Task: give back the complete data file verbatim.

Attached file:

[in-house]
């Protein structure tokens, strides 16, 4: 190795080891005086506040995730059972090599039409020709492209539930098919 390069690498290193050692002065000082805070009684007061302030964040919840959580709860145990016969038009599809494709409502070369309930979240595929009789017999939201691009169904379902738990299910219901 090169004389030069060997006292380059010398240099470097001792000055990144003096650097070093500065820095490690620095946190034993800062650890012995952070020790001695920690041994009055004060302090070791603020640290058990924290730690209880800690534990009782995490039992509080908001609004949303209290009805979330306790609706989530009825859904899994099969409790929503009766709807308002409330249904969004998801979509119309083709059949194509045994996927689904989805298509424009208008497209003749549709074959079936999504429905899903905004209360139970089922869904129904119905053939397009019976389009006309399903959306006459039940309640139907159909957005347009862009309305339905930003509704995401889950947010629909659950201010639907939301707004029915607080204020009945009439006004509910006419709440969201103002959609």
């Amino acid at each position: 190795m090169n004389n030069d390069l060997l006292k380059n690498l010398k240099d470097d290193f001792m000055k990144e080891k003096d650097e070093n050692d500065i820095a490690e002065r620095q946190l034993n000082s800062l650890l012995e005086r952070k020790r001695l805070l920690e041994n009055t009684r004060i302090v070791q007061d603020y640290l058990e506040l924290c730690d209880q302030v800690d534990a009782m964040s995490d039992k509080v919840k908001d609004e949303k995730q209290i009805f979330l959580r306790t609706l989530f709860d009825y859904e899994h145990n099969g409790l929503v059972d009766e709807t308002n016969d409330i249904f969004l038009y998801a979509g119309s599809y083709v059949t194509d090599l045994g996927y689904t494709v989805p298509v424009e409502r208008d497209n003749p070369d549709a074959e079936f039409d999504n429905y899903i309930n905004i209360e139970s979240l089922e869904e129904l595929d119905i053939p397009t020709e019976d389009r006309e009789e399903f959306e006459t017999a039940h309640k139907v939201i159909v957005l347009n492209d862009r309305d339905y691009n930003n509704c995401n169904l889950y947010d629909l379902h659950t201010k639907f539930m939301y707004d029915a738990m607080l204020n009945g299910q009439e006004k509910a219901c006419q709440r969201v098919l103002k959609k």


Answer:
[in-house]
């Protein structure tokens, strides 16, 4: 190795080891005086506040995730059972090599039409020709492209539930098919 390069690498290193050692002065000082805070009684007061302030964040919840959580709860145990016969038009599809494709409502070369309930979240595929009789017999939201691009169904379902738990299910219901 090169004389030069060997006292380059010398240099470097001792000055990144003096650097070093500065820095490690620095946190034993800062650890012995952070020790001695920690041994009055004060302090070791603020640290058990924290730690209880800690534990009782995490039992509080908001609004949303209290009805979330306790609706989530009825859904899994099969409790929503009766709807308002409330249904969004998801979509119309083709059949194509045994996927689904989805298509424009208008497209003749549709074959079936999504429905899903905004209360139970089922869904129904119905053939397009019976389009006309399903959306006459039940309640139907159909957005347009862009309305339905930003509704995401889950947010629909659950201010639907939301707004029915607080204020009945009439006004509910006419709440969201103002959609």
């Amino acid at each position: 190795m090169n004389n030069d390069l060997l006292k380059n690498l010398k240099d470097d290193f001792m000055k990144e080891k003096d650097e070093n050692d500065i820095a490690e002065r620095q946190l034993n000082s800062l650890l012995e005086r952070k020790r001695l805070l920690e041994n009055t009684r004060i302090v070791q007061d603020y640290l058990e506040l924290c730690d209880q302030v800690d534990a009782m964040s995490d039992k509080v919840k908001d609004e949303k995730q209290i009805f979330l959580r306790t609706l989530f709860d009825y859904e899994h145990n099969g409790l929503v059972d009766e709807t308002n016969d409330i249904f969004l038009y998801a979509g119309s599809y083709v059949t194509d090599l045994g996927y689904t494709v989805p298509v424009e409502r208008d497209n003749p070369d549709a074959e079936f039409d999504n429905y899903i309930n905004i209360e139970s979240l089922e869904e129904l595929d119905i053939p397009t020709e019976d389009r006309e009789e399903f959306e006459t017999a039940h309640k139907v939201i159909v957005l347009n492209d862009r309305d339905y691009n930003n509704c995401n169904l889950y947010d629909l379902h659950t201010k639907f539930m939301y707004d029915a738990m607080l204020n009945g299910q009439e006004k509910a219901c006419q709440r969201v098919l103002k959609k």